A 15-year-old Washington state girl killed a jogger when she intentionally rammed him with a borrowed car, sped off — then later laughed about it with a friend, reports said.
Kasama Smith took her godmother’s car without permission and was doing 50 mph – 15 miles over the posted speed limit – when she plowed into 53-year-old Greg Moore on a Maple Valley street, according to the charges against her.
“I’m going to scare him, I’m going to bump him,” Smith told a passenger in the car as she approached Moore running at about 6 a.m. on July 18, The Kent Reporter stated, citing the charges.
A friend of Smith’s following the Camry in another car told investigators she heard a loud bang, then “saw something fly into the air,” according to the Reporter.
Moore was found hours later, lying lifeless and shoeless in a ditch in front of Shepherd of the Valley Lutheran Church, according to KIRO-TV.
Kasama is now facing second-degree murder and hit-and-run charges but the victim’s widow is outraged the teen isn’t being tried as an adult for what she called a “thrill kill.”
“A family member (of the suspect) heard the individual laugh about the way Greg’s body flew up in the air when she hit him,” Michelle Moore told KIRO.
She told the station in an interview that it was wrong to describe the impact as a “bump” when the car was doing 50 mph.
“It’s a ‘thrill kill’ is what it’s called,” added Moore, who’d offered a $35,000 reward and set up a website to find her husband’s killer.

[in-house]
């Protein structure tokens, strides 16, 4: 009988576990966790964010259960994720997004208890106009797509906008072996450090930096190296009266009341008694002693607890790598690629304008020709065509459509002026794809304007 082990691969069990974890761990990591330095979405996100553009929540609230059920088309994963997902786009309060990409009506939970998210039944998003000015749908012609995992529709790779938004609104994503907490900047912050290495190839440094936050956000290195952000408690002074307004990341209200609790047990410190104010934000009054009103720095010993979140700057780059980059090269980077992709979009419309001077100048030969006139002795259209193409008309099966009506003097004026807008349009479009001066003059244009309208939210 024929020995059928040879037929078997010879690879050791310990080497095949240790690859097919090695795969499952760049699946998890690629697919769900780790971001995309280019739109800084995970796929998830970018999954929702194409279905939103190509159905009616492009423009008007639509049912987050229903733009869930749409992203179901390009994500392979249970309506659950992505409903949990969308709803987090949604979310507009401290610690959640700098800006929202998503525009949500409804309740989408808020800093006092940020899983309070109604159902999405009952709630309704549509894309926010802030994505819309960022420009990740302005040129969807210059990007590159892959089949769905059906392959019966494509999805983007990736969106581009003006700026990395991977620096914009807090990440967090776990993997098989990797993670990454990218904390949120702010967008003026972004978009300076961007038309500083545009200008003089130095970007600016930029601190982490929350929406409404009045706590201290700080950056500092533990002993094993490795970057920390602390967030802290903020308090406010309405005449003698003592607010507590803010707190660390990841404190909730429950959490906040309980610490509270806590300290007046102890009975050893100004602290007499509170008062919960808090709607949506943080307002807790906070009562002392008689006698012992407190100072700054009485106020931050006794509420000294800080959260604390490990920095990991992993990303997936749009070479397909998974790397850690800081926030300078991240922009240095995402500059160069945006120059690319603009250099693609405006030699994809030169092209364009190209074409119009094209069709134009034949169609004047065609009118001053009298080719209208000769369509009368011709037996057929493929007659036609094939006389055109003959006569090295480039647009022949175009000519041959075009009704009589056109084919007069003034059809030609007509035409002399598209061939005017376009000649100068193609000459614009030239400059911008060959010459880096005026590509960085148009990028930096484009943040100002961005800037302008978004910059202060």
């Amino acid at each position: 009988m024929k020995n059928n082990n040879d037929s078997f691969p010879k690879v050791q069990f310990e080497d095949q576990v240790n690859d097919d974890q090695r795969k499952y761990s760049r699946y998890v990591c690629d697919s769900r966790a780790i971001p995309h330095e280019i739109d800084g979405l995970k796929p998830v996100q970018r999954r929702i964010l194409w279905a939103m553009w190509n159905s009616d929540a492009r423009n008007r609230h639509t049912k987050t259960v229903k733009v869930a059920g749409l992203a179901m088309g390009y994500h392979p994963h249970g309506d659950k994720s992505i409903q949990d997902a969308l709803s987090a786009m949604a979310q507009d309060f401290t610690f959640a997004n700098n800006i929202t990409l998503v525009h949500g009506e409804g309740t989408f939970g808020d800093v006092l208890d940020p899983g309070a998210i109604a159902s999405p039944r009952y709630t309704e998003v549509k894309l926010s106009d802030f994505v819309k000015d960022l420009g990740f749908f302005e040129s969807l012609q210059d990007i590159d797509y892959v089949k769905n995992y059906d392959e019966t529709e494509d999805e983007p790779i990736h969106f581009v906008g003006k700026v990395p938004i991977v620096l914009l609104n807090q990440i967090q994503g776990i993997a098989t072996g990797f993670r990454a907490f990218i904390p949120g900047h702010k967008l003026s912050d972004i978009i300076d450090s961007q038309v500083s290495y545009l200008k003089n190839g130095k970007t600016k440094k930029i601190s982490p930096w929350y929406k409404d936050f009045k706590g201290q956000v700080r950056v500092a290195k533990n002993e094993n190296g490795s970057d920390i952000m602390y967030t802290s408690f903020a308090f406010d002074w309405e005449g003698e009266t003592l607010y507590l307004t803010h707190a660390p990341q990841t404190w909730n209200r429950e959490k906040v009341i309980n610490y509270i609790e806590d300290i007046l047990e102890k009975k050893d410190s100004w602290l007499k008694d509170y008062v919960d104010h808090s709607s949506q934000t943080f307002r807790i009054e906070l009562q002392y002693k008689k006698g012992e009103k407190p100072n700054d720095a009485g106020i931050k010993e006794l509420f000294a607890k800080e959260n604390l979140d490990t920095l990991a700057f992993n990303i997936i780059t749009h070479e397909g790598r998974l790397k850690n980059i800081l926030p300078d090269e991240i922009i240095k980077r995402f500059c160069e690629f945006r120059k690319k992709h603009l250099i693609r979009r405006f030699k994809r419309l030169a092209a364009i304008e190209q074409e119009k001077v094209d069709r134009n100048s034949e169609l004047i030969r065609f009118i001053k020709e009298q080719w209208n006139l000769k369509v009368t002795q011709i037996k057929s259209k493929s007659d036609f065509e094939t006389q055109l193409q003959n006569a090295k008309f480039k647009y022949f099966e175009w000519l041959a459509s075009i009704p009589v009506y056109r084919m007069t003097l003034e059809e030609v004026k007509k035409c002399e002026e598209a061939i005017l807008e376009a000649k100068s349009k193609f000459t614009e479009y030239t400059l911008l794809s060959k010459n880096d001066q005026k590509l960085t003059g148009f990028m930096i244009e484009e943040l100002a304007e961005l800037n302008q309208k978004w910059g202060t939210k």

The King County Prosecuting Attorney’s Office said the defendant’s age and lack of a criminal record led to her case not being moved to adult court.
“Even when juveniles are convicted as adults, Superior Court judges at sentencing can – and do in many cases – still follow the juvenile sentencing guidelines set by state lawmakers,” office spokesman Casey McNerthney told The Seattle Times.
Kasama is accused of taking her godmother’s car before the deadly prank, then lied to the car’s owner when she brought it back – denying she ever drove it and saying someone damaged it with a bat, according to the Reporter.
The teen spent the weeks following the crash concerned friends might “snitch on her,” according to KIRO. Her godmother went to authorities when she watched surveillance footage of the car and recognized it as her own car, the newspaper stated.
Kasama turned herself into police last week, accompanied by her father.